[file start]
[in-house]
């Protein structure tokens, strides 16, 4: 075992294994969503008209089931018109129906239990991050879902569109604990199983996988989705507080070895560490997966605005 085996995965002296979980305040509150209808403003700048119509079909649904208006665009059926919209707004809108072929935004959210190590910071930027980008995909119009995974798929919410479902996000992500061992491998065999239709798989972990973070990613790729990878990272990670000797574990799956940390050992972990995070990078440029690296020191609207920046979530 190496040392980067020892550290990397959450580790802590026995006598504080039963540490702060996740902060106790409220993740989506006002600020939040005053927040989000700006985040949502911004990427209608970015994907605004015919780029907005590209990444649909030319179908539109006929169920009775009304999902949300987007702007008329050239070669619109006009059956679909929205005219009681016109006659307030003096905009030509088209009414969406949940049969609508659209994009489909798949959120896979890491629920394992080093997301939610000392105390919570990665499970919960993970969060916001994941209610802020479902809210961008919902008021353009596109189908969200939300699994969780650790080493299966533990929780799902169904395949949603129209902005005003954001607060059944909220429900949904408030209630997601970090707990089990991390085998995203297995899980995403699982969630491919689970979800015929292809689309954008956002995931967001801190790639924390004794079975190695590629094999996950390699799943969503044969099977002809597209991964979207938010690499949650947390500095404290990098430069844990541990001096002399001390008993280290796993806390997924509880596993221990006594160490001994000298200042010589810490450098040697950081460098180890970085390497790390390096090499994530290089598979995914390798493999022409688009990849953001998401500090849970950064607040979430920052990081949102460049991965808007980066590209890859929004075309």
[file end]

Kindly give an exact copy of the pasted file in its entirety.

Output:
[in-house]
């Protein structure tokens, strides 16, 4: 075992294994969503008209089931018109129906239990991050879902569109604990199983996988989705507080070895560490997966605005 085996995965002296979980305040509150209808403003700048119509079909649904208006665009059926919209707004809108072929935004959210190590910071930027980008995909119009995974798929919410479902996000992500061992491998065999239709798989972990973070990613790729990878990272990670000797574990799956940390050992972990995070990078440029690296020191609207920046979530 190496040392980067020892550290990397959450580790802590026995006598504080039963540490702060996740902060106790409220993740989506006002600020939040005053927040989000700006985040949502911004990427209608970015994907605004015919780029907005590209990444649909030319179908539109006929169920009775009304999902949300987007702007008329050239070669619109006009059956679909929205005219009681016109006659307030003096905009030509088209009414969406949940049969609508659209994009489909798949959120896979890491629920394992080093997301939610000392105390919570990665499970919960993970969060916001994941209610802020479902809210961008919902008021353009596109189908969200939300699994969780650790080493299966533990929780799902169904395949949603129209902005005003954001607060059944909220429900949904408030209630997601970090707990089990991390085998995203297995899980995403699982969630491919689970979800015929292809689309954008956002995931967001801190790639924390004794079975190695590629094999996950390699799943969503044969099977002809597209991964979207938010690499949650947390500095404290990098430069844990541990001096002399001390008993280290796993806390997924509880596993221990006594160490001994000298200042010589810490450098040697950081460098180890970085390497790390390096090499994530290089598979995914390798493999022409688009990849953001998401500090849970950064607040979430920052990081949102460049991965808007980066590209890859929004075309």